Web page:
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Paul Schneider: The Witness of Buchenwald

Until recently I had never heard the name Paul Schneider.  Then, I was introduced to his powerful story by a compelling lecture by John Dwyer.  Following that lecture I bought and read an English translation of Rudolf Wentorf’s book, Paul Schneider: The Witness Of Buchenwald. This edition is not the greatest.  The translation is odd at a number of places. There are typos, places with words typed on top of others, etc.  It could really use some cleaning up.  However, in spite of all that, the story is so powerful that it is well worth reading.

Schneider was a pastor in Germany under the Nazis, who refused to capitulate to the party.  Because of his bold preaching he was arrested and eventually martyred.  He was the first Protestant pastor to be murdered by the Nazis, and is memorialized in the German Resistance Memorial Center.

The story of his bold witness is deeply moving.  In this post I want primarily to point out the example of his pastoral heart for his people.  He did not seek martyrdom but sought the glory of Christ and the good of his people.  Note these quotes from this biography:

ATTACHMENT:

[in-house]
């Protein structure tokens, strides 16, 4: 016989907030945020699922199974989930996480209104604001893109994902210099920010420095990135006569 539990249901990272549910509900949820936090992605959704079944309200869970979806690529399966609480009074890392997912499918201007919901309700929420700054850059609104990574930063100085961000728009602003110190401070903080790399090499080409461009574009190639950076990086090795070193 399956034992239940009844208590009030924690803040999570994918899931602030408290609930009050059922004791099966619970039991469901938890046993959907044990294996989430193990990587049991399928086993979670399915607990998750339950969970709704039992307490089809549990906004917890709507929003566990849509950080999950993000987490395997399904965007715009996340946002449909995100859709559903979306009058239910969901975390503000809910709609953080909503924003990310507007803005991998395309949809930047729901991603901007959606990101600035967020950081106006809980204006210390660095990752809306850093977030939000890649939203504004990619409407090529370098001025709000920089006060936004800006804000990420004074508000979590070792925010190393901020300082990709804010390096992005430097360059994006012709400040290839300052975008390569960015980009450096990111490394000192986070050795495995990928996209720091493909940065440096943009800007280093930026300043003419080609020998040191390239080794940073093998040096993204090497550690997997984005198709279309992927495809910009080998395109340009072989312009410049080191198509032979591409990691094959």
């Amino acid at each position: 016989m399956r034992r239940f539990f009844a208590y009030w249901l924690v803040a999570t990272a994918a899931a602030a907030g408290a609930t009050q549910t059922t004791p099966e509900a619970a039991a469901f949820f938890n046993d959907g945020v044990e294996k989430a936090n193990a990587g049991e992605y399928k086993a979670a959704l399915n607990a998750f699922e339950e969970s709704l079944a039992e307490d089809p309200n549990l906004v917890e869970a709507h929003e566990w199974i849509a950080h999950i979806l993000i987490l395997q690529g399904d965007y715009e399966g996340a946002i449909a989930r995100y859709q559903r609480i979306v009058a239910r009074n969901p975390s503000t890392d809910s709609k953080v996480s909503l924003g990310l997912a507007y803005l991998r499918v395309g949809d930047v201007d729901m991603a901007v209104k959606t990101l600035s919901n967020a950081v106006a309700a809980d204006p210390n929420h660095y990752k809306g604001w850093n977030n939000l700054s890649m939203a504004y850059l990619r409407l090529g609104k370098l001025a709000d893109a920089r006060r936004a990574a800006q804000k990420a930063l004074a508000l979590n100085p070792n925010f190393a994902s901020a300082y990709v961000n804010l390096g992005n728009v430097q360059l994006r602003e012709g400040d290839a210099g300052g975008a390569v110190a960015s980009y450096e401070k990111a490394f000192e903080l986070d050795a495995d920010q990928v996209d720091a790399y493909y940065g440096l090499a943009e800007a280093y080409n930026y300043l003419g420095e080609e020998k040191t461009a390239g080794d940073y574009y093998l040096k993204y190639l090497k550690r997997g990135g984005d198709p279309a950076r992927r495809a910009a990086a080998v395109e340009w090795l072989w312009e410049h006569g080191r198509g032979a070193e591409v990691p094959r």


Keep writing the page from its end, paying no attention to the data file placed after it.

“Who is the shepherd of souls?  Only he whose own soul has waded and suffered through the depths of human existence, always stirring in joy and despair.  He must be borne along by the experience that in the middle of his own powerlessness Christ is his help, Christ who is ever-present.” 36

“Therefore the church, as the community of those who believe in God, is answerable for every single member.  If one member of a body is sick, then the whole body is sick.  The direction an individual Christian takes with his life cannot be a matter of indifference to the church.” 41-42

“One question daily pressed on Pastor Schneider: How can I as a pastor, i.e., as a shepherd, save this congregation whose members have been entrusted to me from that spiritual death which inevitably leads to the loss of eternity?” 52

“His own temperament made him no warrior, but rather much more one ever ready to care for souls.” 59

“At all times he was one who cared for souls; his care for men, even for his opponents, never let go of him.” 61

One Comment

  1. Bill Reimer says:

    The edition you mention is an abridged translation. Regent College Publishing has recently released an unabridged translation of the book by Daniel Bloesch. ISBN 9781573834179

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